WASHINGTON, December 7, 2018 — On December 4, 2018 the World Bank approved $100 million for the Government of Mozambique’s Land Administration Project. The project directly supports the Government’s Terra Segura Program and its effort to strengthen and protect the rights of all land users and to ensure the efficient and effective provision of services to institutions and citizens. The project will strengthen land tenure security and create the conditions for responsible land investments that assure the recognition of rights and the flow of benefits to communities and to the poorest rural households.
Mozambique has made significant progress in the past twenty years to improve access to land and security of land rights for all citizens, particularly by strengthening its land-related policy and legal frameworks and the functioning of its land administration and management system. Albeit fundamental, these reforms have yet to generate the desired benefits. Also, the land sector’s capacity to delimit communities and to issue and monitor land use rights titles (DUATs) to individuals in general and investors in particular remains extremely low, with an estimated ten million land parcels not formally registered yet.
“Pressure on land resulting from the expansion of urban centers, the construction of public infrastructure, the development of land-based projects in rural areas, and new pressures on land from climate change all make the goals of this project extremely important,” said Mark Lundell, World Bank Country Director for Mozambique, Madagascar, Mauritius, Seychelles and Comoros.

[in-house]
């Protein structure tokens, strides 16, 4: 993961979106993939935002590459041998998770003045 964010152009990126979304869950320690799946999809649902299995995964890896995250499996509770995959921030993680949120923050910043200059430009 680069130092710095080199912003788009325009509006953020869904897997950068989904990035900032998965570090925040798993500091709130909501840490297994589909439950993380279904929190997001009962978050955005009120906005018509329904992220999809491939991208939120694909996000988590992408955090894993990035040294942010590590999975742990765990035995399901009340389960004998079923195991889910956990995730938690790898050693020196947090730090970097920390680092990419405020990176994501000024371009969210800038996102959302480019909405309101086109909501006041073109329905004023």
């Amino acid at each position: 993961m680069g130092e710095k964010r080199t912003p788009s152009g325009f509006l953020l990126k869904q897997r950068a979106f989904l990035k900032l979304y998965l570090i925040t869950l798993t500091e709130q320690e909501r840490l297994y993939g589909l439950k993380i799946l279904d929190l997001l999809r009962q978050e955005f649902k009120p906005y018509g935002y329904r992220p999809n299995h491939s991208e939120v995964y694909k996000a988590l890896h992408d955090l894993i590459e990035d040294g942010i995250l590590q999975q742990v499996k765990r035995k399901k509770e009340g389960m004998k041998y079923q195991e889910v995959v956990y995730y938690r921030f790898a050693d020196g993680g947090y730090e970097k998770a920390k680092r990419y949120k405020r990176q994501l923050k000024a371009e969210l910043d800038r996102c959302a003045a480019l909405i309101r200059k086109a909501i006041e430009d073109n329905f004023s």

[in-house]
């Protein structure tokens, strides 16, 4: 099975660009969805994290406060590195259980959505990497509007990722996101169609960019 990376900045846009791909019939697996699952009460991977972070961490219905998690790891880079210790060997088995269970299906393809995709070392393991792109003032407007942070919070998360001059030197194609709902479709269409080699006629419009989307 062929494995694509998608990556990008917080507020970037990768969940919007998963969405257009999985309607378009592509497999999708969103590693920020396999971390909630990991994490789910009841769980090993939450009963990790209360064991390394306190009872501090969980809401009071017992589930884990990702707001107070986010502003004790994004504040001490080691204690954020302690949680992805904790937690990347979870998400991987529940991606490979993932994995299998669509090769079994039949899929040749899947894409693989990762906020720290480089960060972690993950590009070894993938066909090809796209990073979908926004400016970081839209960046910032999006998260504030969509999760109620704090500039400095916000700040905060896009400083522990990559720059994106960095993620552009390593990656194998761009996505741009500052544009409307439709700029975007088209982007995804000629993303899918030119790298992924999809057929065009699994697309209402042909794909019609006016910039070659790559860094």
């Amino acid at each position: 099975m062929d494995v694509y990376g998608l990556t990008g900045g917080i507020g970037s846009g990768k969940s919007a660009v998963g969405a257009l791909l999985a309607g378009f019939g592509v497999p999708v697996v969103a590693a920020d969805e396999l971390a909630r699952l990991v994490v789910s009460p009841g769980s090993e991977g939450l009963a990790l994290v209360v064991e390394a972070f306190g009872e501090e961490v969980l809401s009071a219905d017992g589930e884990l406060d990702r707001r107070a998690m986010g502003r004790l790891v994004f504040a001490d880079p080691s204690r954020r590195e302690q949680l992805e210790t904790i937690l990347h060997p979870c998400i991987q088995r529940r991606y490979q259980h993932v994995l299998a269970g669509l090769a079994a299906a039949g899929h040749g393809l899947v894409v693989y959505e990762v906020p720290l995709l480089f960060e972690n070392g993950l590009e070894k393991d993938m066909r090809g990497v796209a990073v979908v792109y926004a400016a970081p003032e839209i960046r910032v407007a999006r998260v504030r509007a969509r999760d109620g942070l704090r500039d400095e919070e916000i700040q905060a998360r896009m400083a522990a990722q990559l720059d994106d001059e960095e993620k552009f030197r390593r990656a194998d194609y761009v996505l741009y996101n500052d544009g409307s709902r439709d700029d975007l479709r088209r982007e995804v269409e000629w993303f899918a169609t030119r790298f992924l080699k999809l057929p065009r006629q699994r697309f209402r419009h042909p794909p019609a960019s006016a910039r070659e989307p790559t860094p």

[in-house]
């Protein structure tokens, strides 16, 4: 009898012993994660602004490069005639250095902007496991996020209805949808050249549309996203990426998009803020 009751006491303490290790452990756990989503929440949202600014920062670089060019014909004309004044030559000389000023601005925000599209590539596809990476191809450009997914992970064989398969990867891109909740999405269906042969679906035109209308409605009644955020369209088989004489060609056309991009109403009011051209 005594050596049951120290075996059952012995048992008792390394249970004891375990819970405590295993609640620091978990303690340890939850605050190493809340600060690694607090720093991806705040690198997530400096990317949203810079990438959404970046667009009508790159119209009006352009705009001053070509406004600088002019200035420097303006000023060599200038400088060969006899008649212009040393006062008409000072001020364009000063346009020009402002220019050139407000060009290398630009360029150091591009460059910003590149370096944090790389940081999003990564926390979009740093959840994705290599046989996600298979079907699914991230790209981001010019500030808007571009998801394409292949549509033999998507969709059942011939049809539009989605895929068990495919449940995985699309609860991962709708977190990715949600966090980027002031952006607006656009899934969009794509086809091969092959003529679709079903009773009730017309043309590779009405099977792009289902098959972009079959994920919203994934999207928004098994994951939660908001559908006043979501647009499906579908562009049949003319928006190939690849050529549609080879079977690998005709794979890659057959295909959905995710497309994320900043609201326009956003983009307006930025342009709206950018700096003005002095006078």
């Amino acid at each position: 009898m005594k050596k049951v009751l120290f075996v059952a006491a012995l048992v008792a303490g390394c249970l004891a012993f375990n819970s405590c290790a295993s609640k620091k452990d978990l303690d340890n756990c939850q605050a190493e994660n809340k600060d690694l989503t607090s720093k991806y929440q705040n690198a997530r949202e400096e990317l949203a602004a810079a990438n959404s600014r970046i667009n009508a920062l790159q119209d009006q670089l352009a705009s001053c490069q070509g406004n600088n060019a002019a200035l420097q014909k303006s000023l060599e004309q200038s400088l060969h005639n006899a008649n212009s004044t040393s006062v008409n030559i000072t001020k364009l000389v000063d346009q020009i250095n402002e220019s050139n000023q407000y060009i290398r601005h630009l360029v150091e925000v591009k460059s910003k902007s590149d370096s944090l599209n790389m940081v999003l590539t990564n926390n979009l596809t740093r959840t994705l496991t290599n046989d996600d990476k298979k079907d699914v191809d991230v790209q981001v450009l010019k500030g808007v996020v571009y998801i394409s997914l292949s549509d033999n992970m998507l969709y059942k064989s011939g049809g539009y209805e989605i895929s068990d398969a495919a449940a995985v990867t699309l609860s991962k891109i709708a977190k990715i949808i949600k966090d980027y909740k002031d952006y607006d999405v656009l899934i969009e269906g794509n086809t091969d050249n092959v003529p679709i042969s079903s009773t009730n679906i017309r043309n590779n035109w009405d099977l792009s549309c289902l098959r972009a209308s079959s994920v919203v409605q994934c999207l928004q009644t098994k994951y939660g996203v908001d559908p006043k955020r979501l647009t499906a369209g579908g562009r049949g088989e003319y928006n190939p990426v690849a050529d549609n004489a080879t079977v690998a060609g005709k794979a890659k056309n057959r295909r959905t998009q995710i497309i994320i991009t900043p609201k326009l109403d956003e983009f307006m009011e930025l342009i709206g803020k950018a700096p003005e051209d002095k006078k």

Expected results from the project include increased number of communities with delimitation certificates registered in the land information system; increased number of rural beneficiaries, including women, with DUATs registered in the land information system; improved satisfaction of beneficiaries with land tenure regularization; and public access to the national land cadastre data.
“This project addresses the lack of formal documentation and registration of land rights in priority districts that has proven to be a serious disadvantage in protecting land occupancy rights when pressure on land increases due to density and urbanization, in situations of conflict, or when negotiating with potential investors or establishing community based productive associations,” said Anna Corsi, the project’s Task Team Leader. “The project targets this by adopting a systematic approach to land regularization and community delimitation, by strengthening the legal framework, building institutional capacity in particular the land information system, and by promoting awareness of rights and of the value of formality and availability of tools for land use management at the community level”.
This project was developed in close collaboration with local and central government officials, local communities, and civil society, as well as the Food and Agriculture organization of the United Nations. The project will benefit 700,000 rural beneficiaries and 1,200 communities in the targeted districts across the country’s ten provinces (the recipient households in the Project area constitute about 12% of the rural population). Other direct beneficiaries include key government institutions at the national, provincial and district level, specifically from the Ministry of Land, Environment and Rural Development, and the Ministry of State Administration and Public Function.